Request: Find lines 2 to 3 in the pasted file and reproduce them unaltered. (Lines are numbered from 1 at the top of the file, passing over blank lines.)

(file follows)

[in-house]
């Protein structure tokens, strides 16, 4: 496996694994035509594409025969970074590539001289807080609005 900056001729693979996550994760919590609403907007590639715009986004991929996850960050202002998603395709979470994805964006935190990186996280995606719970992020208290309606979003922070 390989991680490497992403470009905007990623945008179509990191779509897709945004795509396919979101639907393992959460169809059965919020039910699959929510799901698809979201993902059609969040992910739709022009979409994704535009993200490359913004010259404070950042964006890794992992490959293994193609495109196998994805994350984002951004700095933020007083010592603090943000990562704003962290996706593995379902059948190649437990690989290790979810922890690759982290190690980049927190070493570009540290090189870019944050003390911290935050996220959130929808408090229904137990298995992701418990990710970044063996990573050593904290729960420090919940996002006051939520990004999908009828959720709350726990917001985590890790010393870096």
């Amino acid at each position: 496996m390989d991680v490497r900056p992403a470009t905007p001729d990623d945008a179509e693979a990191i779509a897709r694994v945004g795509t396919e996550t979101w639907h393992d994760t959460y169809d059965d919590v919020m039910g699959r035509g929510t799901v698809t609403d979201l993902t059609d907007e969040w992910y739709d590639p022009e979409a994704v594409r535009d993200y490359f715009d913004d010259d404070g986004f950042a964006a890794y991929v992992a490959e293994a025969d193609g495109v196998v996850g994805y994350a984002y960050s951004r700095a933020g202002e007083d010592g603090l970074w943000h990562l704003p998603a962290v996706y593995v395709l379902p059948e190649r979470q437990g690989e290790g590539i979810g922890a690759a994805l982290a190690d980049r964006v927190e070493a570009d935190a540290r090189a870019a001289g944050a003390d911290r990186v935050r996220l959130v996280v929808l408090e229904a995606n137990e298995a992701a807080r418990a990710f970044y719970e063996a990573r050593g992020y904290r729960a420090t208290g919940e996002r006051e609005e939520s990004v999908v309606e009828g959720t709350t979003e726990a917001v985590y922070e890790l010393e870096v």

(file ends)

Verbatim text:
């Protein structure tokens, strides 16, 4: 496996694994035509594409025969970074590539001289807080609005 900056001729693979996550994760919590609403907007590639715009986004991929996850960050202002998603395709979470994805964006935190990186996280995606719970992020208290309606979003922070 390989991680490497992403470009905007990623945008179509990191779509897709945004795509396919979101639907393992959460169809059965919020039910699959929510799901698809979201993902059609969040992910739709022009979409994704535009993200490359913004010259404070950042964006890794992992490959293994193609495109196998994805994350984002951004700095933020007083010592603090943000990562704003962290996706593995379902059948190649437990690989290790979810922890690759982290190690980049927190070493570009540290090189870019944050003390911290935050996220959130929808408090229904137990298995992701418990990710970044063996990573050593904290729960420090919940996002006051939520990004999908009828959720709350726990917001985590890790010393870096």
């Amino acid at each position: 496996m390989d991680v490497r900056p992403a470009t905007p001729d990623d945008a179509e693979a990191i779509a897709r694994v945004g795509t396919e996550t979101w639907h393992d994760t959460y169809d059965d919590v919020m039910g699959r035509g929510t799901v698809t609403d979201l993902t059609d907007e969040w992910y739709d590639p022009e979409a994704v594409r535009d993200y490359f715009d913004d010259d404070g986004f950042a964006a890794y991929v992992a490959e293994a025969d193609g495109v196998v996850g994805y994350a984002y960050s951004r700095a933020g202002e007083d010592g603090l970074w943000h990562l704003p998603a962290v996706y593995v395709l379902p059948e190649r979470q437990g690989e290790g590539i979810g922890a690759a994805l982290a190690d980049r964006v927190e070493a570009d935190a540290r090189a870019a001289g944050a003390d911290r990186v935050r996220l959130v996280v929808l408090e229904a995606n137990e298995a992701a807080r418990a990710f970044y719970e063996a990573r050593g992020y904290r729960a420090t208290g919940e996002r006051e609005e939520s990004v999908v309606e009828g959720t709350t979003e726990a917001v985590y922070e890790l010393e870096v």